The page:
Beijing and Moscow sign new energy deals
Deals in the energy, trade and space sectors have been signed in Beijing. Closer ties between the two powers could mean the emergence of a new axis capable of drawing in other states.
Beijing (AsiaNews/Agencies) Russian Prime Minister Mikhail Fradkov yesterday met the Chinese president Hu Jintao and other Communist leaders for talks dominated by energy matters and to reach a deal satisfactory for both parties about the supply of petroleum and nuclear energy.
Fradkov arrived on 9 November and immediately met the premier Wen Jiabao in an atmosphere described by Wen as "friendly and frank". They participated in the closing ceremony of "The Year of Russia in China" and signed agreements of trade, technological and financial cooperation in the energy, automobile and space sectors.
Collaboration is in the pipeline between the Russian oil giant Rosneft and the China National Petroleum Corporation. Sergei Bogdanchikov, chief executive of Rosneft for Asia Pacific said the company will provide China with 20 million tons of oil by 2007, compared to the current volume of seven million. Also planned is a trans-Siberian pipeline that could supply China with as much as 30 million tonnes (about 219 million barrels) of crude oil annually. Moscow wants to identify more markets for its crude oil and for some time now, Beijing has been competing with Tokyo to grab Russian supplies. This year, Russia will supply Beijing with 11 million tons (81 million barrels) of crude oil through the East Siberian railway. Further, agreement has been reached between the Russian Federal Agency of Atomic Energy and the Chinese Committee on Defence Science, Technology and Defence Industry on the peaceful use of nuclear energy. There will also be collaboration in robotic space missions to the Moon and Mars.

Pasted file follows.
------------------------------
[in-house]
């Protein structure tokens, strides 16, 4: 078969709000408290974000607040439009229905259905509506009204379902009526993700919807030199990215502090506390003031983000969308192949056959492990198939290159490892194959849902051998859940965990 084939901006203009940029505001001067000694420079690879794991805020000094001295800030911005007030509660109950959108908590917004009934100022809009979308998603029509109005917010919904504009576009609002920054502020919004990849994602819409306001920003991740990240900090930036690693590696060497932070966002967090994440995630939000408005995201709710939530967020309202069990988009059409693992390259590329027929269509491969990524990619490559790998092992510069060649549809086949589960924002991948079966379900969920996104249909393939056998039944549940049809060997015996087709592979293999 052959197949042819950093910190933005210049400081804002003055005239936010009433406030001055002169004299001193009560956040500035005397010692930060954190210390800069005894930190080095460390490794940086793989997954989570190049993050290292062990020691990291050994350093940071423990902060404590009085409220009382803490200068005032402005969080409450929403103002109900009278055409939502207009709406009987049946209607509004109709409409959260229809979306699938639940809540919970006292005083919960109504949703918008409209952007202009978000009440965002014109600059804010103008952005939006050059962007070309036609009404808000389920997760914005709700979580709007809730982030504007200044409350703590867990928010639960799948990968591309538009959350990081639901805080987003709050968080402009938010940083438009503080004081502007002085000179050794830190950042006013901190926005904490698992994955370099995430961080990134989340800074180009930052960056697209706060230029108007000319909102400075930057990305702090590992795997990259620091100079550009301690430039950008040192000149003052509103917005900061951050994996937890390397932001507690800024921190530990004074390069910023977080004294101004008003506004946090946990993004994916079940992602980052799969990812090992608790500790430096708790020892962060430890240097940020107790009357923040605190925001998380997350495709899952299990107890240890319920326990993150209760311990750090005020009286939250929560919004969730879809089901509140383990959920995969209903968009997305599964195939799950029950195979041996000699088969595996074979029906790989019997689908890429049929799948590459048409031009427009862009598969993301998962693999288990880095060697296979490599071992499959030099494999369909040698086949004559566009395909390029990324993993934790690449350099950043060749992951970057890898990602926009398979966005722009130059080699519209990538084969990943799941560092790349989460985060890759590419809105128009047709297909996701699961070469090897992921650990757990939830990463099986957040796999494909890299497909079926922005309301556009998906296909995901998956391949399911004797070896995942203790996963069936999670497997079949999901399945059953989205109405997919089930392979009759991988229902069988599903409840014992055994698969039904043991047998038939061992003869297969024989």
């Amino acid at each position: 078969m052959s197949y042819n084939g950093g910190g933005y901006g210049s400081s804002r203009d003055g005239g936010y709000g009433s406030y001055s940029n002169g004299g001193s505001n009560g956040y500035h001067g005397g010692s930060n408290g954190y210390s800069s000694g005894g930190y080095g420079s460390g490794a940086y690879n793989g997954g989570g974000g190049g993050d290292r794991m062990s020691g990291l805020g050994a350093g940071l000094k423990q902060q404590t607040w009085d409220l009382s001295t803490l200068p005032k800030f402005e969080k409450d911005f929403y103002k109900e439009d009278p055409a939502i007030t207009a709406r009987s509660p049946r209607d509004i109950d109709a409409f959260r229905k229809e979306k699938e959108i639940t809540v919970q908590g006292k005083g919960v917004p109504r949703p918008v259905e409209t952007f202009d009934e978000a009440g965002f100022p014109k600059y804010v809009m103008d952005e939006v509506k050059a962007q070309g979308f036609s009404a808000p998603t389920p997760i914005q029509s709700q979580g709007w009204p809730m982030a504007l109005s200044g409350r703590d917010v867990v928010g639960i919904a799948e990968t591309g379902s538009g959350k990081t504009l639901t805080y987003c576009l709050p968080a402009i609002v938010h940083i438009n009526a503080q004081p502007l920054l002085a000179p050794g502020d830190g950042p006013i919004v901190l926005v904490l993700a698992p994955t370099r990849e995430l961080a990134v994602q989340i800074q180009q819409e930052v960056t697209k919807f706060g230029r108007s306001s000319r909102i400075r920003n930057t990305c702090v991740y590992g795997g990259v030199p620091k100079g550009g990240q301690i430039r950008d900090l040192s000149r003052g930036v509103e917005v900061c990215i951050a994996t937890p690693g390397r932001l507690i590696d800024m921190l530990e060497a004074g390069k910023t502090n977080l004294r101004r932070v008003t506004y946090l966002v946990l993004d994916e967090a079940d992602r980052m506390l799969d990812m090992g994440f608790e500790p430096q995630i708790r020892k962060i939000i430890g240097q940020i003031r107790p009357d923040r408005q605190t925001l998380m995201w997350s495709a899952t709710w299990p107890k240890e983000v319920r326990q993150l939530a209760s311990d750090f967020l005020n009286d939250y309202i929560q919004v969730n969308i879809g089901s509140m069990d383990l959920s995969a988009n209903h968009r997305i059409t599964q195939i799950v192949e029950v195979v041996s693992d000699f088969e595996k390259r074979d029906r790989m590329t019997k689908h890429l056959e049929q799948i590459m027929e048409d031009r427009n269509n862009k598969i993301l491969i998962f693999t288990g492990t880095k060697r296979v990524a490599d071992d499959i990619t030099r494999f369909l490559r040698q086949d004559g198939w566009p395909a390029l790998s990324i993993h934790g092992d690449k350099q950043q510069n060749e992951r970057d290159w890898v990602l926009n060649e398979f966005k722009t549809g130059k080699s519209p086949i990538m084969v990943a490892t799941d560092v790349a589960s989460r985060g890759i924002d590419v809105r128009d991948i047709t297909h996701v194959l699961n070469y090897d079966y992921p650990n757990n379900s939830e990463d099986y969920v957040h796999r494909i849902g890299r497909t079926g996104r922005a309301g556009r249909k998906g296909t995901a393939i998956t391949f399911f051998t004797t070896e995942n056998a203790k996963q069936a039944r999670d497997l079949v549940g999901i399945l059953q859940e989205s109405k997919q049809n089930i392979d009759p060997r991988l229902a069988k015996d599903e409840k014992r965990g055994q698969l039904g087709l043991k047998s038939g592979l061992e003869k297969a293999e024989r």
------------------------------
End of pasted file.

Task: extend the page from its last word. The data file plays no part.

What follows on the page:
Moreover, deals are anticipated that would export Russia's electricity to China at the rate of 60 billion kilowatt hours (kWh) per year. The energy will come from coal-fired plants to be built along the border between the two states, using Russian coal.
Overall trade between the two countries is also on the rise. The Russian vice-premier, Aleksandr Zhukov, predicted that it would reach a volume of 60 billion US dollars by 2010 (it was 29 billion in 2005). Chinese investments in Russia are expected to increase to up to 12 billion dollars by 2020. Other agreements in the pipeline cover mining products and the establishment of an automobile factory.
Analysts say that beyond the objective value of the accords, Russia has long been looking upon the East as a source of collaboration as an alternative to Europe. Meanwhile, China has interests in Russia's energy-rich resources and the Caucasus. Close collaboration between China and Russia could draw in other states in the region, like those of the Caucasus, some of which are already privileged partners of Russia and China through the Shanghai Cooperation Organization.